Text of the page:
We often discuss how medical needs change when we age. While physical limitations and medical needs may increase, it’s important to not overlook mental health. Our emotional and mental wellbeing is essential to overall health.
According to the National Institute on Aging, almost three in 10 seniors in the United States live alone. That amounts to almost 13.8 million people. That’s ok if each person can care for themselves and fit enough social interaction into their average day.
The problem is that not all seniors have access to a support network. They may not have any peers nearby to spend time with or friends and family to check in.
Living alone also leaves them vulnerable to other problems. If physical challenges reduce strength and mobility, a senior could find themselves unable to handle activities of daily living like preparing food, cleaning, or bathing. This problem will lead to health and safety risks if no one is around to notice changes and provide assistance.
Many elderly people choose to move into a group living situation to prevent these problems. Assisted living communities are a popular choice because they are equipped to handle the changing needs of seniors.
Assisted living facilities supply ample opportunities for socialization. What can a move into a retirement community do for your aging loved one?
- Gives Seniors Access to a Group of Peers
When a person gets older, they will likely face the loss of friends and family members. The oldest among us are usually the ones who have lost the most people in their lives. It’s a sad truth that can weigh heavily on a person’s mind.
Negative feelings can be exacerbated when those losses lead to a smaller social circle. Fewer people to interact with can cause feelings of loneliness which can develop into depression. Our mental health state has a direct impact on quality of life and longevity.
Assisted living communities give residents access to a group of peers. Each person in a facility has their own living space but can also move into communal areas to meet with others. It creates opportunities to make new friends – which can significantly improve a senior’s wellbeing and outlook on life.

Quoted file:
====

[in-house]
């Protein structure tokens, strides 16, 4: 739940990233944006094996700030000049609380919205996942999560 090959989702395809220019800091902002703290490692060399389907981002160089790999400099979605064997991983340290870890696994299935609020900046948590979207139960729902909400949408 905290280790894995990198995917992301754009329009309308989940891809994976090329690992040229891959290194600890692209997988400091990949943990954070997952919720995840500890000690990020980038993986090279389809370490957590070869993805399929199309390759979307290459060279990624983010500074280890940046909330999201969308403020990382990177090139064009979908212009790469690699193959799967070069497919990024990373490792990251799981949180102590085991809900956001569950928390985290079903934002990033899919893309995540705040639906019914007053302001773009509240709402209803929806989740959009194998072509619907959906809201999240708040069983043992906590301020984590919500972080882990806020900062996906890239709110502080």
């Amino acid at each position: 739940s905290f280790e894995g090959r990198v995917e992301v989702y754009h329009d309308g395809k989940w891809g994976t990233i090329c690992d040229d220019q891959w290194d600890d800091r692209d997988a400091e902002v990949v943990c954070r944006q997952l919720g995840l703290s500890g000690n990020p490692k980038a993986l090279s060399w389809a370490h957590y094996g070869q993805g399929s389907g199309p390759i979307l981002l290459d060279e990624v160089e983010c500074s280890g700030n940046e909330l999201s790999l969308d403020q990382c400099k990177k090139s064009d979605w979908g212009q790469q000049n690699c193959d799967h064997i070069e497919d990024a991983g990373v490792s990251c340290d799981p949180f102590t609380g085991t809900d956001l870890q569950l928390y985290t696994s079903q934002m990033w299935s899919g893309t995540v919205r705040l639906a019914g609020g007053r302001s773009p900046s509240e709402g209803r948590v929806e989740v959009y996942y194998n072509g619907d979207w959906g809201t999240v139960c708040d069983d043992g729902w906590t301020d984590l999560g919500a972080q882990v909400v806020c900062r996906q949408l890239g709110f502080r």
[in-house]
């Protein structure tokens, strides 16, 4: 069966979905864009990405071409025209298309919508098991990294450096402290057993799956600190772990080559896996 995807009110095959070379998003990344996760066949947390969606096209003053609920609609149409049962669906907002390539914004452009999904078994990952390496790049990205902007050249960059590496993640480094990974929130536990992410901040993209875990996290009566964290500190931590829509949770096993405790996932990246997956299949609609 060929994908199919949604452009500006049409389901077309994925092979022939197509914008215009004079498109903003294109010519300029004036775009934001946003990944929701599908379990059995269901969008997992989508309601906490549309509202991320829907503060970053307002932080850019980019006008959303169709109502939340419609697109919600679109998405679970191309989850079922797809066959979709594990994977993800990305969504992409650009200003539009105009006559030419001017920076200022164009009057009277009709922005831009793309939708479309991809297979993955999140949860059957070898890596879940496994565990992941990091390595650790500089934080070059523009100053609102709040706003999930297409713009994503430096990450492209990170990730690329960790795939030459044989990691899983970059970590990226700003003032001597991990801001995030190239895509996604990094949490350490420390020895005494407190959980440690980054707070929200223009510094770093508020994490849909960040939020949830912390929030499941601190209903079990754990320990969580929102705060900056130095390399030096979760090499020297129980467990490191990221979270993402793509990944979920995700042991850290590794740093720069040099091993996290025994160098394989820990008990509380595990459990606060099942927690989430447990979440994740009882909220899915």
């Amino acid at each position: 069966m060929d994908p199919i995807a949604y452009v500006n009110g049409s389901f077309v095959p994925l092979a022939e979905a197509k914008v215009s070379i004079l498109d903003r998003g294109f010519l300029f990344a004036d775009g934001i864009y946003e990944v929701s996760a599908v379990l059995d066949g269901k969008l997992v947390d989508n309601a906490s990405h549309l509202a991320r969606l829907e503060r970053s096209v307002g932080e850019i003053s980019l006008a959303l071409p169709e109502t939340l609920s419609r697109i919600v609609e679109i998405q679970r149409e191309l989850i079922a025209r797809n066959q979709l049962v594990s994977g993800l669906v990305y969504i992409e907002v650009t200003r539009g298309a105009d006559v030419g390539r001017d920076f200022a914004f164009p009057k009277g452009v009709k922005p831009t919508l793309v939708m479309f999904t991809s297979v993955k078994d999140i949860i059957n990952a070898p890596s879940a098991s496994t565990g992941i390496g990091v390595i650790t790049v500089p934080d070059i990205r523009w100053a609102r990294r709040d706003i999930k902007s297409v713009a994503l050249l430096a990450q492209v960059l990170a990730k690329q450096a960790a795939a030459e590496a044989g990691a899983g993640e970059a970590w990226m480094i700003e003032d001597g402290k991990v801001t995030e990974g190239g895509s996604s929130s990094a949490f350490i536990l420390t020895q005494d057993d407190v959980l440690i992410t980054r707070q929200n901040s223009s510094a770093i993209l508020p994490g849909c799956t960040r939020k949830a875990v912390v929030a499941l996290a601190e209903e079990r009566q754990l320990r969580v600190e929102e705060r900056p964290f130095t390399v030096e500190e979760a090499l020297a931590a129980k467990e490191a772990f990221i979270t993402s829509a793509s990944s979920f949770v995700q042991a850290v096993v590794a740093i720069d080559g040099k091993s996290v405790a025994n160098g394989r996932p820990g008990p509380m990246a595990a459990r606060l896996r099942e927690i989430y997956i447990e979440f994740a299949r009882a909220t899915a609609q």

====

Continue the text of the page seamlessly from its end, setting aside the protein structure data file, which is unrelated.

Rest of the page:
- Hosts Events and Parties That Enrich Senior Life
Assisted living communities work hard to encourage socializing and bonding among residents. One great way to do that is through events and parties.
Most facilities have at least one person whose job is to plan a full events calendar. What’s included will vary from one community to another. However, all usually include things like holiday dinners, fitness groups, craft sessions, and hobby or interest groups.
For example, some communities organize book clubs where residents can come together and discuss books they read together. Others may have on-site gardens for residents who like to spend time outdoors.
There’s always something going on in an assisted living community. Your loved one will have access to a long list of events, parties, and groups that make life more interesting. A variety of activities help prevent depression and inspire social interactions.
- Encourages Growth and Personal Development in Seniors
You are never too young to learn something new. Assisted living communities host classes that give residents a chance to develop their skills. They may also work with local colleges to provide senior-friendly courses.
Lifelong learning is beneficial for seniors. The practice increases neuron generation in the brain. Neurons send information throughout the body and support attention span, memory, reasoning, and thinking. More neurons also help lower the risk of some types of dementia.